Republican Senator In Major Trump State Abandons GOP For Dems


Late Monday, Sen. Dawn Addiego (R-NJ) announced that she will be leaving the Republican party to become a Democrat. With this move, New Jersey State Senator Addiego will give Senate President Steve Sweeney and South Jersey Democratic leader George Norcross a huge political victory, ensuring a Democratic majority in her state’s senate.

According to the New Jersey Globe:

‘The four-term senator from Burlington County brings the total number of South Jersey Democratic senators to seven and expands Sweeney’s lock on the Senate Democratic caucus.

“’As gridlock in Washington dominates the news, it has become increasingly clear that in order to effect change you have to be part of the discussion and not on the outside looking in,” Addiego said in an a statement announcing her switch to the Democratic Party. “The people of the 8th district did not elect me to be content in the role of loyal opposition.”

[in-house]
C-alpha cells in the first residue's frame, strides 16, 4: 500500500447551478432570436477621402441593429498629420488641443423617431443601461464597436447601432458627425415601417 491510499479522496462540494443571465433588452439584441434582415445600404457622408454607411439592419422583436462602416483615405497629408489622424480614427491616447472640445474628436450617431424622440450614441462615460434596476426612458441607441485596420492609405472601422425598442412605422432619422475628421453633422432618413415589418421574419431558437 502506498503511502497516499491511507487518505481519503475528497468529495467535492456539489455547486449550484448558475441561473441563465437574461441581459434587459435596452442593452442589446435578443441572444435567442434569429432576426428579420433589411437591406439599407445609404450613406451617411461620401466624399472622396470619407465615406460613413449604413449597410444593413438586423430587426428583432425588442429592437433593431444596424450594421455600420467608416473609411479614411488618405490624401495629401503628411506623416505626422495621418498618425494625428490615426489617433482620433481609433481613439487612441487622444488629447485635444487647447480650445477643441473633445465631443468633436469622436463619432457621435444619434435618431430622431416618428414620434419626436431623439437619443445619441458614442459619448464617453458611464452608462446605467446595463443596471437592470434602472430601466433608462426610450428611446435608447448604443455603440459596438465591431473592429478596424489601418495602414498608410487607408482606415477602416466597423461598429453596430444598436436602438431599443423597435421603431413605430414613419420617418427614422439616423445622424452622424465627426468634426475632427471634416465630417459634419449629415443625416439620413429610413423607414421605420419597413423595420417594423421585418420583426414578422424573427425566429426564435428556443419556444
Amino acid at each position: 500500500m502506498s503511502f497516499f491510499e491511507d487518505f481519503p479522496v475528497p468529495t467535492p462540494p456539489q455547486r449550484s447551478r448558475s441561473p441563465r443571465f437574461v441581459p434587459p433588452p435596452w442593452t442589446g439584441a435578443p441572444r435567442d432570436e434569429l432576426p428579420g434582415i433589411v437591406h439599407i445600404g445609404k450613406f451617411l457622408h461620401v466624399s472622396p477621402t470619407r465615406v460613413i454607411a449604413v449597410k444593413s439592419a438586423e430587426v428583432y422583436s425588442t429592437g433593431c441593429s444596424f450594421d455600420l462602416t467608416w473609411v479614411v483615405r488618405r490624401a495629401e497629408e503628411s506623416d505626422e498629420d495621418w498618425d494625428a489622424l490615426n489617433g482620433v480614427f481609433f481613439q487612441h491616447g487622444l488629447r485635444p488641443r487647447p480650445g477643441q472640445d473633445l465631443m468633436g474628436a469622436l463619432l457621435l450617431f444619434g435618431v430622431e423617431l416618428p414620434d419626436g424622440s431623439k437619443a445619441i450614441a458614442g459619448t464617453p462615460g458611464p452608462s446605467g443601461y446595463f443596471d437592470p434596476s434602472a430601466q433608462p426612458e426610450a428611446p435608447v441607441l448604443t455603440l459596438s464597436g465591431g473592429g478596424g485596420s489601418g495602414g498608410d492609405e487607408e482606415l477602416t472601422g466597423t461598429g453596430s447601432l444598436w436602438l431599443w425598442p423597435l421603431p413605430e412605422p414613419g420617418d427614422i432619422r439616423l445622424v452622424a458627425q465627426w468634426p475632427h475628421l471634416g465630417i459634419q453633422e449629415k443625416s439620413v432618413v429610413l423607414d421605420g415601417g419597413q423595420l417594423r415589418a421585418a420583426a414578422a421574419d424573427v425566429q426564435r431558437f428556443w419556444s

‘Addiego said that her support for Sweeney’s agenda played a major role in her decision to switch parties.’

Addiego went on to say that like Sweeney, she believes “that New Jersey’s current fiscal mess cannot be fixed by putting our heads in the sand and pretending it does not exist.”

You might think that this wouldn’t go over well with most of her constituents, but you’d be wrong… Most of the feedback has been amazing!

Here are some of our favorite reactions:

Senator Addiego explained her reasons for leaving the Republican party:

‘My core values that originally drew me to the Republican Party have not changed, but the party which once echoed the vision of Ronald Reagan no longer exists.

‘Oil drilling off our coast and tax policy which unfairly penalizes New Jersey families are just a few examples of a National Republican Party that has lost its way.

Senator Addiego’s district now has 6,694 more Democrats than Republicans. While that may not seem like a major win to most — on a state-wide level — New Jersey Democrats will now have a 26-14 majority in the Senate, giving Republicans the least number of seats there since 1981.

Featured image via YouTube